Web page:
CHEYENNE, Wyo. — Members of the Wyoming Senate organized themselves Tuesday and received some somber advice from their new president.

The "national vitriol of politics" has filtered down to Wyoming, said Senate President Tony Ross, a Cheyenne attorney.

Ross said he has been in politics since the late 1970s, when he was the Senate's attorney.

"Unfortunately I have seen in the year 2012 something I've never seen in Wyoming politics before, campaigns that are so ugly, filled with such viciousness, anger and lies and some of you were the recipients of those tactics," Ross said.

He deplored the emergence of fringe parties with extreme agendas that have an attack-only strategy.

"And of course the litmus test of purity," he added.

These fringe parties cannot be allowed to determine the fate of the state, he said.

Ross did not identify the groups making the attacks.

He gave each of the 30 Senate members copies of the book, "How Do You Kill 11 Million People?" by Andy Andrews, and encouraged them to read it early in the session.

The book analyzes the rise of Nazi Germany and the Holocaust and compares that era to the current national political climate and challenges.

Ross said Nazis were able to kill that many people by telling them lies.

The antidote, he said, is the truth.

Political leaders have the duty to speak the truth, and people have the responsibility of demanding leadership.

The state Senate is a serious body with serious business ahead, he said.

Many people, he added, are looking to the Senate "to be the body of reason and measure."

"So my charge to you is to be reasoned, to be measured, to be thoughtful, to listen, to be courteous and civil in your discourse and to have some humor and most importantly to be truthful," Ross said.

Wyoming Supreme Court Chief Justice Marilyn Kite administered the oath of office to the 15 senators elected and re-elected in November, and to the new Senate leaders.

The new Senate vice president, Eli Bebout of Riverton, who also is the new chairman of the Senate Appropriations Committee, said the revenue issues facing Wyoming are always the same because of the state's dependence on the mineral industry.

Bebout said he wants to look ahead to the rest of this decade in revenue planning.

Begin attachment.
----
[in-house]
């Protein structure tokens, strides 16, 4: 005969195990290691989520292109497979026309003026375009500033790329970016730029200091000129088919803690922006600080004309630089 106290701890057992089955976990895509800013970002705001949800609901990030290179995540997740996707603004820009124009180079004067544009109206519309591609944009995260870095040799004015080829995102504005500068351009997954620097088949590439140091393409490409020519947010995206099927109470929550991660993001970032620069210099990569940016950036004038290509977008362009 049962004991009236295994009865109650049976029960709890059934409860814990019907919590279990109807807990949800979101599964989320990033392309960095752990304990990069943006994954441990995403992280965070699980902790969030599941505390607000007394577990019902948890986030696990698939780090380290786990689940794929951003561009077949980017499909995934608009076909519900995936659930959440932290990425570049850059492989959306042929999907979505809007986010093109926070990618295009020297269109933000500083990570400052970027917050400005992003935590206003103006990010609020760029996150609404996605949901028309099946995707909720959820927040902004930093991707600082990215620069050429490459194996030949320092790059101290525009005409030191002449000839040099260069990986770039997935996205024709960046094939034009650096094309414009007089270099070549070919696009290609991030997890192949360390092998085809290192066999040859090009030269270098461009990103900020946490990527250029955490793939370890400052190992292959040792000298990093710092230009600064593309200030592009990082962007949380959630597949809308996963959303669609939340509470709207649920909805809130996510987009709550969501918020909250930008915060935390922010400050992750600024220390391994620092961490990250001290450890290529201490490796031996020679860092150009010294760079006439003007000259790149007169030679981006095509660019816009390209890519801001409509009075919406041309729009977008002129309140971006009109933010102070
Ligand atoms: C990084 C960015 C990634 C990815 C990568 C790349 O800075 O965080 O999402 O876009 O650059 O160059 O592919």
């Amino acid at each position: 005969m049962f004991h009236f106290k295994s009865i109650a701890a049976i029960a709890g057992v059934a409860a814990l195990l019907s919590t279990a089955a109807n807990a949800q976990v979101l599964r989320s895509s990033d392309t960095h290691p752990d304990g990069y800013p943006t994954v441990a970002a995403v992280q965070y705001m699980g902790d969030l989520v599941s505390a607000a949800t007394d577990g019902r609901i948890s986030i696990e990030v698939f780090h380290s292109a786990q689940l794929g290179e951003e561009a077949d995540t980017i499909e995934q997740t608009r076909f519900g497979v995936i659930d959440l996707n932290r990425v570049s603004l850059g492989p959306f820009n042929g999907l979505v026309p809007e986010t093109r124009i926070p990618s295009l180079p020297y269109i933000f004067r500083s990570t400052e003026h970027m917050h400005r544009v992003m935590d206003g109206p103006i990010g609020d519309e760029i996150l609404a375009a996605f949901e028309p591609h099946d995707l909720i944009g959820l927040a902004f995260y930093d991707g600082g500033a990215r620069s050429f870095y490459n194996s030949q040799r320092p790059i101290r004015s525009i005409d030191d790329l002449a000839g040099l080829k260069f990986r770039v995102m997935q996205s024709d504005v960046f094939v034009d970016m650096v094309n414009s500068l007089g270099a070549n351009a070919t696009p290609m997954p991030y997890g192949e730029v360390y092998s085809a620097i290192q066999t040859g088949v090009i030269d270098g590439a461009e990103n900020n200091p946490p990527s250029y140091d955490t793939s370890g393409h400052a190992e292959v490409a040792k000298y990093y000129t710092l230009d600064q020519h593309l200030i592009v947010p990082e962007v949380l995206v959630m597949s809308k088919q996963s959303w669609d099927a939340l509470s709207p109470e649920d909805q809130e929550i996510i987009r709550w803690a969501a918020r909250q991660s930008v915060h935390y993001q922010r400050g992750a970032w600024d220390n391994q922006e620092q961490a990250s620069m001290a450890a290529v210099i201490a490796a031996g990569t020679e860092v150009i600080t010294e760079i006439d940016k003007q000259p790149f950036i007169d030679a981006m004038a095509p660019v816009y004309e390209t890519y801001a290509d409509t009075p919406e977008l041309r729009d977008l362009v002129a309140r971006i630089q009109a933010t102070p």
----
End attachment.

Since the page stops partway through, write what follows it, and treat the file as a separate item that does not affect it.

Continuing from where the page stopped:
Sen. Phil Nicholas of Laramie, the new majority floor leader, said he distributed to every Senate member a copy of the 2000 tax reform committee report, which was compiled after a decade of slow growth.

"That committee was looking back at what I think may be our future," he said.

Nicholas also said state budgets go through a rainy season, but not a rainy day, a reference to the state's nearly $1.6 billion Legislative Reserve and Stabilization Account — also known as the rainy-day fund.

Democrats want to spend some of the money in that fund. Republicans, in general, are opposed.

The Senate minority floor leader, Chris Rothfuss of Laramie, said he hopes the two parties will continue to work well together and will rise above politics to do the best for the citizens.

Rothfuss joked that the minority party in the Senate is so small the majority Republicans ran out of names and were forced to "reuse Jim Anderson."

This year there are two Jim Andersons in the Senate — former Senate President Jim Anderson of Glenrock and freshman James L. Anderson of Casper.

The Senate has only four Democrats out of the 30 members.

The light note continued when Ross was presented with a couple of gag gavels, one tiny and the other an extra-large model that beeped when it hit the desk.

The opening ceremonies concluded with a performance by the Cheyenne East High School Chorale.

The House and Senate will meet jointly Wednesday morning to hear Gov. Matt Mead's State of the State address.


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